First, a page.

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Gender  
 
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Whereas women's studies and feminist theory generally focus on gender itself and analyze gendered social relations--as well as the ways socially imposed and regulated gender norms shape Western categories of thought by establishing a series of hierarchically ordered binarisms--lesbian, gay, and queer theory shift the focus to sexuality and use gender as an analytical tool in their explorations of modern conceptualizations of sexual identities.

Building on Foucault's work in The History of Sexuality (1978)--where he argued that sexuality is not a permanent, transhistorical human essence but rather a modern invention produced by discourse, or language systems such as religion, science, literature, and medicine--lesbian, gay, and queer theorists attempt to denaturalize the heterosexual matrix underlying Western cultures.

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The Influence of Foucault on Gender Theory

Although Foucault himself ignores gender almost entirely, his description of the shift that occurred in the late nineteenth century as sexual acts were reconceived to indicate distinct sexual identities has greatly influenced contemporary theory in several ways.

First, by positing the emergence of the homosexual and the heterosexual as distinct types of people, theorists can explore the interdependency between hetero- and homosexuality.

Second, by demonstrating that modern sexual identities are constructed through religion, science, and other discursive systems, theorists can examine the ways textual representations of gender and sexuality either reinforce or destabilize social meanings.

Third, by distinguishing between gender and sexual identity, theorists can posit a spectrum of sexualities.

Disagreements over the Relationship between Gender and Sexuality

It is, however, important to emphasize that there is little agreement concerning the relationship between gender and sexuality. Because twentieth-century Western cultures have defined sexuality according to gender, the two concepts are intricately related.

More specifically, in the popular imagination, sexuality is defined by the gender of an individual's preferred sexual partner, or sexual object-choice, so that a woman is defined as heterosexual if she is sexually attracted to men, and lesbian if her primary attraction is to women.

The Function of Gender in Lesbian, Gay, and Queer Studies

Although the diversity in post-Foucauldian gender theory makes any summary far too reductive, there are at least three general trends that could be said to indicate the primary ways gender functions in lesbian, gay, and queer studies: the use of the already existing binary gender categories to define homosexuality; intragender investigations of a spectrum of male or female sexualities; and attempts to go beyond gender entirely and define sexuality in new ways.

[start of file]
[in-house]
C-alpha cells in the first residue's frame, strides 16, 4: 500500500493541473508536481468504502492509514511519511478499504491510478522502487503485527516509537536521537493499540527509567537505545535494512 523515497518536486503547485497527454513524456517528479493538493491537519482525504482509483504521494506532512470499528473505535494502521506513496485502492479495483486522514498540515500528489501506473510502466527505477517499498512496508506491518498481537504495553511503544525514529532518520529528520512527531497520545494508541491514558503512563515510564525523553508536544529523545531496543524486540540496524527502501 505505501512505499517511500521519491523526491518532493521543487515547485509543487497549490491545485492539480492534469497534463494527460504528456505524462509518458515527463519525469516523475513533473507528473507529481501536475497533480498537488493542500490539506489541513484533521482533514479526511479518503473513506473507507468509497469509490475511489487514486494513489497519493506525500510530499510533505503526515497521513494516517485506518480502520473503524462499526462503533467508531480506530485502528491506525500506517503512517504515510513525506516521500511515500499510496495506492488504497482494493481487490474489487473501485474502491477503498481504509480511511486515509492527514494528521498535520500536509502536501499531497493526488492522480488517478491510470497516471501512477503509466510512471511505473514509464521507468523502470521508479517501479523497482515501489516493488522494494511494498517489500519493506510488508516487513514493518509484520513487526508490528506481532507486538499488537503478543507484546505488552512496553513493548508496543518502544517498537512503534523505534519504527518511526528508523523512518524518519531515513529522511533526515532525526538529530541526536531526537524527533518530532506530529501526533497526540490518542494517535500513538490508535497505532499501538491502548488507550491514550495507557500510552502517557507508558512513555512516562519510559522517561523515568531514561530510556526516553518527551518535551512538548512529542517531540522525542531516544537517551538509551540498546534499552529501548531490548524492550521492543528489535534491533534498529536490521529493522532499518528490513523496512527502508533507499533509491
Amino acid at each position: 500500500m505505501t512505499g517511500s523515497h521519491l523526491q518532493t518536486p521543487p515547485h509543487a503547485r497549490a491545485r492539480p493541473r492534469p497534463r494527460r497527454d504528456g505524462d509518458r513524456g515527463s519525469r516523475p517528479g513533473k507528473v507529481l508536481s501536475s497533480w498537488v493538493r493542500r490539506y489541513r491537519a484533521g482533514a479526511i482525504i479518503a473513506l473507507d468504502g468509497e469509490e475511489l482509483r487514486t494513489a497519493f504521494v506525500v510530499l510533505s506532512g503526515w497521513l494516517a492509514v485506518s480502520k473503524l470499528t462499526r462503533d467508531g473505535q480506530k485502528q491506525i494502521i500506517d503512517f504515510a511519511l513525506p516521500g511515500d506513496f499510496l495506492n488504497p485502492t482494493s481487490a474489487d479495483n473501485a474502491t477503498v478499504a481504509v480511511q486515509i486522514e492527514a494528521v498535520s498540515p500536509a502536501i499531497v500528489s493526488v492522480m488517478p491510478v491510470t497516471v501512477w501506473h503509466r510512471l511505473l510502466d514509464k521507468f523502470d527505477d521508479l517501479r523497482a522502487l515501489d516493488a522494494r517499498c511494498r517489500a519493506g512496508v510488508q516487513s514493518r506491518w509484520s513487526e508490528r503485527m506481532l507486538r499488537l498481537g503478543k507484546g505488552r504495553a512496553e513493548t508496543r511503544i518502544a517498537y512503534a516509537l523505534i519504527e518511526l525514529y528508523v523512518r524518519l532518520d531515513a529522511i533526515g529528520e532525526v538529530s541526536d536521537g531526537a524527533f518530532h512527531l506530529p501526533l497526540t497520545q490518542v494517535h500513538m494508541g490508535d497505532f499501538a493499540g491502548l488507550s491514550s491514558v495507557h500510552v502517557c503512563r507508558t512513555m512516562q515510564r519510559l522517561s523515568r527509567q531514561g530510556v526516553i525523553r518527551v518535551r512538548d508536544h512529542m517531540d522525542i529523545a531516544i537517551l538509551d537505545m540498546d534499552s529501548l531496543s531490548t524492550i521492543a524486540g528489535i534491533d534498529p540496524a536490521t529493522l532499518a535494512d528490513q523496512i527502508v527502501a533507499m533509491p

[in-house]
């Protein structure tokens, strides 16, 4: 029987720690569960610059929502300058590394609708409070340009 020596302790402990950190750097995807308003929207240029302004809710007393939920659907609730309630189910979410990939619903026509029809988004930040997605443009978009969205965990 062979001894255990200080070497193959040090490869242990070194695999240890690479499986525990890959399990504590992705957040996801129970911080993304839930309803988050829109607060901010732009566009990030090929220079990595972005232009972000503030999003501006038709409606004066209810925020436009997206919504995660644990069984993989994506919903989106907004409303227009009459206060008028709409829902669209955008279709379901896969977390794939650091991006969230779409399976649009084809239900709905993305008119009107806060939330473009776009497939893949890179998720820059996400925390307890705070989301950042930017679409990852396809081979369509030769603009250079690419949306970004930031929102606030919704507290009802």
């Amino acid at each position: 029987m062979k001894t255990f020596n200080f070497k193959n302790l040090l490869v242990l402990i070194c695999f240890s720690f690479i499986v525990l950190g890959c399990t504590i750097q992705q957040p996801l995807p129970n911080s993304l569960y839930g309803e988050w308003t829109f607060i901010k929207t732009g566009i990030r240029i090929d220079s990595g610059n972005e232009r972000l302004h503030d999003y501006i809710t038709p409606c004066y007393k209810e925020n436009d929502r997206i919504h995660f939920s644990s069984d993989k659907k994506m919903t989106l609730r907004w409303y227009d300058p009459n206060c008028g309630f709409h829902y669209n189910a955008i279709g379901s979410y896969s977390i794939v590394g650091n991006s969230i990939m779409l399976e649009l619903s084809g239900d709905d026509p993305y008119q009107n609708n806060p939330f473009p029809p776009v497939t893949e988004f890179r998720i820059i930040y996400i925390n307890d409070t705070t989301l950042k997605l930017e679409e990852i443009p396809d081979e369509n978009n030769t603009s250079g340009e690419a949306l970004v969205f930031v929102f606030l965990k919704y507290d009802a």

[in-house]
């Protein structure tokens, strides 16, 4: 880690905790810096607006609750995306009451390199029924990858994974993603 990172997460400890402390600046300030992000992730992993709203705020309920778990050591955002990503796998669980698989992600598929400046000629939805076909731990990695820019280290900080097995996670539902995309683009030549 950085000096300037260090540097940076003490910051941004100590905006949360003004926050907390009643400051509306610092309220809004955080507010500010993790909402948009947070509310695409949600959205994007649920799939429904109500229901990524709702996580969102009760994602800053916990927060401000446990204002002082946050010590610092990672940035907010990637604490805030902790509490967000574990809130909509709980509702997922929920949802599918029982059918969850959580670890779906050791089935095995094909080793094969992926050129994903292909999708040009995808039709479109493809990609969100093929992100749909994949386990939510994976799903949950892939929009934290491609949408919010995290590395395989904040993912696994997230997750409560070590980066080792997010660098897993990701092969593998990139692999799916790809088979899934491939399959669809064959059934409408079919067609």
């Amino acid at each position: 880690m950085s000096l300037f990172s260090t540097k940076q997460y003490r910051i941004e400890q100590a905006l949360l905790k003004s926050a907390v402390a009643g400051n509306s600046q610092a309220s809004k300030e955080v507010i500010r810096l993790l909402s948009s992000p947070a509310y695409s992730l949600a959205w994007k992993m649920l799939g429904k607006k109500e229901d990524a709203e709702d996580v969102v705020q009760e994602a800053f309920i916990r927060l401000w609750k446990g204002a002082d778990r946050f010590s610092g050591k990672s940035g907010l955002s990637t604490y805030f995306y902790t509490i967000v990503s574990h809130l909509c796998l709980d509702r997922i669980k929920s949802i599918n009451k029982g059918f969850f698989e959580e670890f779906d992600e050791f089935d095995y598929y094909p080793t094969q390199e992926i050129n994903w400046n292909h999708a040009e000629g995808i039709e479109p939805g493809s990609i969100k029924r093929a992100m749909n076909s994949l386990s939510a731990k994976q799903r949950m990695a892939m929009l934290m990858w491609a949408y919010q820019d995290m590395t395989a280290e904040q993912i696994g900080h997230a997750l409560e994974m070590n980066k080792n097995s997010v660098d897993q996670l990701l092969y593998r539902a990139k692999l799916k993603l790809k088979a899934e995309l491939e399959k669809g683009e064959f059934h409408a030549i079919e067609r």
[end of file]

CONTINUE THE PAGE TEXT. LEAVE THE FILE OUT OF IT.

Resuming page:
Whereas the first strategy equates gender with sexuality and thus reinforces the dichotomy between heterosexual and homosexual identities, the second and third methods distinguish gender from sexuality and use the former to destabilize the heterosexual-homosexual binary.

Equating Sexuality with Gender

The first approach, which underscores the gendered difference between lesbians and gay men, equates sexuality with gender. In "Compulsory Heterosexuality and Lesbian Existence" (1980), for example, Adrienne Rich adopts the already existing binary gender system and locates all women along a lesbian continuum, ranging from female friendships to same-sex desire.

Although Rich's lesbian continuum served an important political purpose by dispelling the homophobia in the mainstream U.S. women's movement, it did so by desexualizing lesbianism and downplaying the many ethnic, sexual, and class differences among women.

For Joseph Bristow as well, the gendered difference between lesbians' and gay men's sexual object-choices assumes primary importance. As he asserts in his introduction to Sexual Sameness (1992), because gender is quite possibly the most important distinction imposed on lesbians and gay men, the gendered differences between them should assume greater theoretical weight.

Thus Rich, Bristow, and other theorists of gendered difference illustrate what Eve Kosofsky Sedgwick describes as a "gender separatist" viewpoint, a bipolar model of gendered sexuality that reinforces the existing male-female binarism and heightens the differences between gay males and lesbians.

Destabilizing Gender-Specific Heterosexual Identities

Whereas this polarization of gay male and female identities inadvertently reinstates the heterosexual coupling that structures Western social systems, the second approach attempts to destabilize gender-specific heterosexual identities--and, by extension, the oppressive nonsymmetrical hetero-homo opposition--by demonstrating their interconnections with gendered homosexual identities.

Eve Sedgwick has played a major role in this undertaking. In Between Men: English Literature and Male Homosocial Desire (1985), she examines triangular romantic relationships between women and men to demonstrate that normative descriptions of heterosexual masculinity are shaped by homophobia and male homosexuality.

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